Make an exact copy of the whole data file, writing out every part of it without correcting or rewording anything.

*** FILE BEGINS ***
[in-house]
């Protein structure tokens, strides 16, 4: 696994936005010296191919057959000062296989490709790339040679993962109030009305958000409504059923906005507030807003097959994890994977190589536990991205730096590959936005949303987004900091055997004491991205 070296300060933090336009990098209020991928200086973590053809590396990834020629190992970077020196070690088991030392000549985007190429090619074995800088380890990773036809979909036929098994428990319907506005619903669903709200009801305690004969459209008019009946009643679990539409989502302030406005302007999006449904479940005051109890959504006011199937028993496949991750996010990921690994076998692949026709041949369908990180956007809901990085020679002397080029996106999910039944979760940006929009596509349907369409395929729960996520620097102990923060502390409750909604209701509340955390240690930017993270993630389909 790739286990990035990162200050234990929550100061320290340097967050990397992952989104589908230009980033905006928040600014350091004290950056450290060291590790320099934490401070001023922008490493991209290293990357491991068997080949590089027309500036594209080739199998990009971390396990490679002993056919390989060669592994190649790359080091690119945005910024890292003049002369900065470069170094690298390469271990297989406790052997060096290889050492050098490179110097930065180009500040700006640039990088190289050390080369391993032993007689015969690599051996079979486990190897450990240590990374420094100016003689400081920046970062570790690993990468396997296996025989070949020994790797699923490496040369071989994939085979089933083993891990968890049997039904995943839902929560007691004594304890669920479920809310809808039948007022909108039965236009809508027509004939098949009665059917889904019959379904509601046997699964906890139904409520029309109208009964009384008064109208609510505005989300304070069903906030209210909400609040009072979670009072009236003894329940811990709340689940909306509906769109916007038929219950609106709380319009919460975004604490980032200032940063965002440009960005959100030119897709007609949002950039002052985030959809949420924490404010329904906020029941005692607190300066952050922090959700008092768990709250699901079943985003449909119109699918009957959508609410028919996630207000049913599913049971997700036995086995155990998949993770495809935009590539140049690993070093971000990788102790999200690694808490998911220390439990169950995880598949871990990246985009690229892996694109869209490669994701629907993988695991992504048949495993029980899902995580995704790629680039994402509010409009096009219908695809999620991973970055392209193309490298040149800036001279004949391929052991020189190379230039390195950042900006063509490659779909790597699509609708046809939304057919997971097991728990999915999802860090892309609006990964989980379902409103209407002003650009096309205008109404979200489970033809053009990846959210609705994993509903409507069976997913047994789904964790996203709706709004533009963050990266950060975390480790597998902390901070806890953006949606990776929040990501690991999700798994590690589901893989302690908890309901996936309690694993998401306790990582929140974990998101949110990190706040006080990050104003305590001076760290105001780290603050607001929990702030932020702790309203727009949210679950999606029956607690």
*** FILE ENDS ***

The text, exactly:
[in-house]
């Protein structure tokens, strides 16, 4: 696994936005010296191919057959000062296989490709790339040679993962109030009305958000409504059923906005507030807003097959994890994977190589536990991205730096590959936005949303987004900091055997004491991205 070296300060933090336009990098209020991928200086973590053809590396990834020629190992970077020196070690088991030392000549985007190429090619074995800088380890990773036809979909036929098994428990319907506005619903669903709200009801305690004969459209008019009946009643679990539409989502302030406005302007999006449904479940005051109890959504006011199937028993496949991750996010990921690994076998692949026709041949369908990180956007809901990085020679002397080029996106999910039944979760940006929009596509349907369409395929729960996520620097102990923060502390409750909604209701509340955390240690930017993270993630389909 790739286990990035990162200050234990929550100061320290340097967050990397992952989104589908230009980033905006928040600014350091004290950056450290060291590790320099934490401070001023922008490493991209290293990357491991068997080949590089027309500036594209080739199998990009971390396990490679002993056919390989060669592994190649790359080091690119945005910024890292003049002369900065470069170094690298390469271990297989406790052997060096290889050492050098490179110097930065180009500040700006640039990088190289050390080369391993032993007689015969690599051996079979486990190897450990240590990374420094100016003689400081920046970062570790690993990468396997296996025989070949020994790797699923490496040369071989994939085979089933083993891990968890049997039904995943839902929560007691004594304890669920479920809310809808039948007022909108039965236009809508027509004939098949009665059917889904019959379904509601046997699964906890139904409520029309109208009964009384008064109208609510505005989300304070069903906030209210909400609040009072979670009072009236003894329940811990709340689940909306509906769109916007038929219950609106709380319009919460975004604490980032200032940063965002440009960005959100030119897709007609949002950039002052985030959809949420924490404010329904906020029941005692607190300066952050922090959700008092768990709250699901079943985003449909119109699918009957959508609410028919996630207000049913599913049971997700036995086995155990998949993770495809935009590539140049690993070093971000990788102790999200690694808490998911220390439990169950995880598949871990990246985009690229892996694109869209490669994701629907993988695991992504048949495993029980899902995580995704790629680039994402509010409009096009219908695809999620991973970055392209193309490298040149800036001279004949391929052991020189190379230039390195950042900006063509490659779909790597699509609708046809939304057919997971097991728990999915999802860090892309609006990964989980379902409103209407002003650009096309205008109404979200489970033809053009990846959210609705994993509903409507069976997913047994789904964790996203709706709004533009963050990266950060975390480790597998902390901070806890953006949606990776929040990501690991999700798994590690589901893989302690908890309901996936309690694993998401306790990582929140974990998101949110990190706040006080990050104003305590001076760290105001780290603050607001929990702030932020702790309203727009949210679950999606029956607690």